• Melaka – nice but quite small;
  • and the east coast – much less developed, very Islamic to the extent you can’t even get  beer easily in many places, not much western culture, and not many expats.

So how is Penang with regards to those criteria? Sure, it’s warm, often hot, and often sunny, and when there are  few cool days it’s quite a relief.

There are certainly beaches, and it’s easy enough to live very close to one, but swim at your peril – I’m talking jellyfish and pollution.  A little effort would solve these problems, but none is made.  Beaches, however, if you choose the right ones, are nice to walk along, or relax on.  Choose the wrong one and you’re knee-deep in rubbish.

Life is affordable.  I suppose it costs about 20% of the cost of living in London. Cars and alcohol are highly taxed, however.  If you get a MM2H visa, you may buy or import one car duty-free, which eases the pain.

Condo facilities can be quite good

The Malaysia My Second Home (MM2H) retirement visa is quite good – probably only the retirement visa for Panama is better.  There are good visa agents who will do all that is necessary so it is quite painless to apply.  However, the government is always tinkering with the details, sometimes for the better, and sometimes not, so it’s difficult to elaborate.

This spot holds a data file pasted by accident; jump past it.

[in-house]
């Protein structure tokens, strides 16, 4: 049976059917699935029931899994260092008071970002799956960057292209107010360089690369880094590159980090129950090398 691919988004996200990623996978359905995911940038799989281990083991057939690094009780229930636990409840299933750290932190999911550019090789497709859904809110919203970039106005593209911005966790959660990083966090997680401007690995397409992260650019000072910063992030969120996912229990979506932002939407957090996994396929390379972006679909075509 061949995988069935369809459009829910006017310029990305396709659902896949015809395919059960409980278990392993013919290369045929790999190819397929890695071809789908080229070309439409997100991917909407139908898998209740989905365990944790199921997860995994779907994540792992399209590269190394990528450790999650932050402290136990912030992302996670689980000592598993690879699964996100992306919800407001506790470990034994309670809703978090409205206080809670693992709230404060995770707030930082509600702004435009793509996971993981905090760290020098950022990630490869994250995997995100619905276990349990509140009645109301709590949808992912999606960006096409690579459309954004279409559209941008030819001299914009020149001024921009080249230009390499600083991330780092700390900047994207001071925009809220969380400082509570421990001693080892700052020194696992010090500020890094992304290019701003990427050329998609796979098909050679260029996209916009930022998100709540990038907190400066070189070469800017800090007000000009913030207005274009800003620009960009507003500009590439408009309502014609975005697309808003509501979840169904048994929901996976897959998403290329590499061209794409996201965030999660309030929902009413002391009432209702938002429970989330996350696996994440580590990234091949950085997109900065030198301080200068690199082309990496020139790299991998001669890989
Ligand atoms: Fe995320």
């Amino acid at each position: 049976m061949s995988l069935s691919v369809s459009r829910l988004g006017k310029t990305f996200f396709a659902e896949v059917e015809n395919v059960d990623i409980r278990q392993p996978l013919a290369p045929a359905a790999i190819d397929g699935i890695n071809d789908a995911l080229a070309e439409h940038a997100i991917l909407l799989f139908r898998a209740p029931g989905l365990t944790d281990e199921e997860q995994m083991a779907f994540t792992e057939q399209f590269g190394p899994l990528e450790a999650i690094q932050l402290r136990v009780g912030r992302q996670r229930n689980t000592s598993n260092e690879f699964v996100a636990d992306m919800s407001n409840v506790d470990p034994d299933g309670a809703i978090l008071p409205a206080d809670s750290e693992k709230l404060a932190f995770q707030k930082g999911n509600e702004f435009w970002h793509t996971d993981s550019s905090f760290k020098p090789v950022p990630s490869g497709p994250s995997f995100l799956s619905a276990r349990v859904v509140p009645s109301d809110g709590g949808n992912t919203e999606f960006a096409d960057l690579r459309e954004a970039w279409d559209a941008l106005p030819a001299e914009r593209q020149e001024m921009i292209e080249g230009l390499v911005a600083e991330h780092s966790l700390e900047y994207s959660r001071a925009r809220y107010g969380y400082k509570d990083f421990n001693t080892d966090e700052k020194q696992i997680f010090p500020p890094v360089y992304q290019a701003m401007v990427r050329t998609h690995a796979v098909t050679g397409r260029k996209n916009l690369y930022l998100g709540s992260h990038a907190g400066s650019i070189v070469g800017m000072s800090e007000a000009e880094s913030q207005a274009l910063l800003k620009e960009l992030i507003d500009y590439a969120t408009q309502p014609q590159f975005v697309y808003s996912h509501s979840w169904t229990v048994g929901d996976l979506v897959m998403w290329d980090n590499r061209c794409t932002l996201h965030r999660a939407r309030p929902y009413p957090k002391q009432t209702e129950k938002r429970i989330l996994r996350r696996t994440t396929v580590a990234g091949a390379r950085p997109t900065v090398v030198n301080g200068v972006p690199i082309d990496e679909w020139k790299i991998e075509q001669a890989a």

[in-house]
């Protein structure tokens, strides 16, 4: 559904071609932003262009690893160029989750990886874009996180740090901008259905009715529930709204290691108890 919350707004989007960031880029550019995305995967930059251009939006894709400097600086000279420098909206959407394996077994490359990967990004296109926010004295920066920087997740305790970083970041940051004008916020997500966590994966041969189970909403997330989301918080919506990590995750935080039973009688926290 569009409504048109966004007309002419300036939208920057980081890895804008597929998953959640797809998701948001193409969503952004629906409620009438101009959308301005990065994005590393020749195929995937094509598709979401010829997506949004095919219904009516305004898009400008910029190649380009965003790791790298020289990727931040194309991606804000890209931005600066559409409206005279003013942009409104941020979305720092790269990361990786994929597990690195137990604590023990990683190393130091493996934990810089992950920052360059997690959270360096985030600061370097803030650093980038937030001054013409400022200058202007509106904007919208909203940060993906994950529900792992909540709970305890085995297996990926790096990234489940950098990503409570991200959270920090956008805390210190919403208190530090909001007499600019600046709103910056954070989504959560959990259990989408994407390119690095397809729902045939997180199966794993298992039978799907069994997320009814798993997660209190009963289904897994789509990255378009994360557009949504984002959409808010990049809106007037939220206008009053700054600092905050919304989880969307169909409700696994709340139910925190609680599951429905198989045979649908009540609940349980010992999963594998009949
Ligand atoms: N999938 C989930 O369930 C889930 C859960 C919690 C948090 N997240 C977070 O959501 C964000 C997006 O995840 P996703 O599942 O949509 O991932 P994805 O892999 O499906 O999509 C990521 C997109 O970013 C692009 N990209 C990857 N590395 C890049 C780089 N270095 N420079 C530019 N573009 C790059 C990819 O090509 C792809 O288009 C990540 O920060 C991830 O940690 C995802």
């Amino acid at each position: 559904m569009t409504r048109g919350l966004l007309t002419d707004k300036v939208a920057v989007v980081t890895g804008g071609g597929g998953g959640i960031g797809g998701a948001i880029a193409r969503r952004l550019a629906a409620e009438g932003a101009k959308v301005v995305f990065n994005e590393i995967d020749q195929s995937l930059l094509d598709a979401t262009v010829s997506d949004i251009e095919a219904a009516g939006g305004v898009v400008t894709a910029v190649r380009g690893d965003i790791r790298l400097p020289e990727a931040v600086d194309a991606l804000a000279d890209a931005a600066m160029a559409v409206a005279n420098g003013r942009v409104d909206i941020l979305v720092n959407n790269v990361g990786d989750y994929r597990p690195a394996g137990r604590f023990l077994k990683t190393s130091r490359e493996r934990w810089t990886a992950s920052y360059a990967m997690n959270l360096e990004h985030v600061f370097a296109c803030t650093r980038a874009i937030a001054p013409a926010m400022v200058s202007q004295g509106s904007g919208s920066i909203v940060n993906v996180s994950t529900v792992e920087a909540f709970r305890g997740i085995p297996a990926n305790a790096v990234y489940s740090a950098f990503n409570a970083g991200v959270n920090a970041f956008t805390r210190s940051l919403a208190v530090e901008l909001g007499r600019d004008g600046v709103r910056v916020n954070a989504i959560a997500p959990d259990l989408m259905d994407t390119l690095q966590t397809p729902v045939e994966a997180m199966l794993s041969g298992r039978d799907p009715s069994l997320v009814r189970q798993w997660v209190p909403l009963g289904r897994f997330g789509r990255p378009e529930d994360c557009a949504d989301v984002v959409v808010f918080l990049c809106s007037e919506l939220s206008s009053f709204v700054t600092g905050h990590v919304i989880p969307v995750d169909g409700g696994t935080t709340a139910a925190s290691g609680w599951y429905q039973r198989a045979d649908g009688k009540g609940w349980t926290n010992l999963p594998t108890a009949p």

One feels more freedom than in western countries nowadays – but read the local newspapers and you may not be so sure.  So best stay away from the papers.

The main crime affecting expats is bag snatching – be aware of two people on motorbikes if you are walking.  The pillion passenger can snatch a bag and they make off.  The main danger here is simply the horrendous driving.  I do feel since I have been here drivers are becoming a little more courteous, however.

One can fly directly abroad from Penang, although it is often necessary to go via KL, Bangkok or Singapore for longer haul flights. The airport is small and fairly close, so travel is quite convenient.